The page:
[dns-operations] DNS ANY record queries - Reflection Attacks

Eric Osterweil eosterweil at verisign.com
Tue Sep 11 19:23:40 UTC 2012

Hey Vernon,

On Sep 11, 2012, at 11:29 AM, Vernon Schryver wrote:

>> From: Eric Osterweil <eosterweil at verisign.com>
>> So, can I just make sure I understand the RRL idea?  If, under
>> non-attack circumstances, I get a traffic rate of `r' from a given
>> subnet, but an amplification attack sends me `99*r' (causing a total
>> traffic rate of `100*r'), then I should rate limit?  So, my back of
>> the envelope calculation says that I will reward the attack traffic
>> over the non-attack traffic.  That is, if I limit the response rate
>> back down to `r', then I will drop 99/100 responses to reach that
>> target.  My legitimate client (subnet) has only about a 1/100 chance
>> of getting each query answered here (all other response slots are given
>> to my adversary)...
> That computation might be correct if DNS clients did not retransmit,
> if the BIND RRL idea involved only discarding responses,
> and if Paul and I proposed dropping 99% of all traffic for a CIDR block.
> We advocate none of that.

Hmm.. I may still be missing some nuances, what are the specifics?  Note, I asked if you were normalizing the traffic back down to `r'.  I wasn't presuming to know how RRL works, just that the inherent nature of rate limiting punishes the less talkative.  If the amplification is smaller than the legitimate traffic, then it would indeed punish the attacker (but also the legitimate).

> We propose dropping only identical responses to a given CIDR block
> instead of all responses.

So, I don't understand something... If you see a lot of identical responses from an authority, could that not be because it is an authority for those responses?  How do you distinguish a netblock with multiple resolvers, or anycast resolvers?  Perhaps more directly, are you dropping responses from legitimate clients and how do you feel about them being collateral damage?

> The BIND RRL code has a notion of "slip" or responding while rate
> limiting with TC=1.  It has a default slip rate of 2, or responding
> with TC=1 instead of dropping every other identical response.

So, every identical response either gets dropped or gets its TC bit set?

> A DNS client that retransmits N times to a DNS server that answers
> 50% with TC=1 of the time will get an answer to 1-(0.5)^N of its
> queries.  For N=4, it will get a TC=1 answer 94% of the time.

Wait, I'm very confused... The above sounds like you respond to 94% of the reflector attack queries (which furthers the attack).  Just adding the TC bit still sends the traffic, but in the event that the legit client gets an answer, they will not beat you up as they fallback over TCP too.... So, didn't you just increase your operational overhead, while still answering most of the attack traffic?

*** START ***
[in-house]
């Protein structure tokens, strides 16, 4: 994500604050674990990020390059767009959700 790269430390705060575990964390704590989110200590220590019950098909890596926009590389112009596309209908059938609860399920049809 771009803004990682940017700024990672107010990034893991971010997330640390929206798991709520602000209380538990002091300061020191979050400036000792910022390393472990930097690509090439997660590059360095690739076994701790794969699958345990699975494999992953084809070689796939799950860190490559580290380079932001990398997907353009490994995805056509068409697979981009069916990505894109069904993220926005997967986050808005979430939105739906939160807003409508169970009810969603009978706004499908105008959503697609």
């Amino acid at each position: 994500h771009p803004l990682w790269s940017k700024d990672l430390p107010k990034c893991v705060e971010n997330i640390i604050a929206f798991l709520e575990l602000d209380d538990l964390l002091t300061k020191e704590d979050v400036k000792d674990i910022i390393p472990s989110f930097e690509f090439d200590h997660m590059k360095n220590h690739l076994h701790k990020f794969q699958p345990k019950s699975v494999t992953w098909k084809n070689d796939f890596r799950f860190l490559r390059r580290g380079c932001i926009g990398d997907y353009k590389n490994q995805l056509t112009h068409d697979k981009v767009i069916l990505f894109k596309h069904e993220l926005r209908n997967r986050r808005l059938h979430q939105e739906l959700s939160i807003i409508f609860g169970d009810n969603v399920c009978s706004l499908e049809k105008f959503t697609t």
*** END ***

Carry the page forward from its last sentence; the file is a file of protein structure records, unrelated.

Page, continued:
>>                    I think rate limiting is kind of the wrong direction.
>> Did I misunderstand some aspect?
> What do you think would be the right direction?  Doing nothing is
> not acceptable.

Well, if doing something hurts the legitimate clients more than doing nothing, I think you need to be upfront about that.  I think that's worse than doing nothing.

> We think that rate limiting is only a work around for the failure
> of the responsible parties to implement BCP 38 or other effective
> mechanisms to stop the abuse the transmit on behalf of their users.
> In the distant future we hope it won't be needed.

That's kind of passing the buck.  I think if your remediation winds up hurting legitimate clients you need to either quantify how you've made something better, or recognize that it's made things worse.

>> Also, when you say, ``shockingly effective,'' how can we measure
>> effectiveness, in order to verify the approach?
> One way to measure the effectiveness of a defense is to compare the
> work the bad guy must do with the benefit to the bad guy.  In this
> case, rate limiting at 10 identical repsonses and using the default
> {slip 2;} means that in common scenarios, the amplification is less
> than 1.  The bad guy gets less result from a reflection DoS attack
> than a direct DoS attack.  Under the circumstances, I think that
> is effective.

OK, but you've also almost certainly eliminated the legitimate client's ability to query you for responses.  So, while I'm glad to see some quantification of effectiveness, I think it misses an important point.  It is trivially easy for an adversary to use this to DDoS a client's ability to query an authority for anything.  I think someone could target your zone and a recursive resolver and ensure that your zone drops responses to legitimate queries from that resolver, no?


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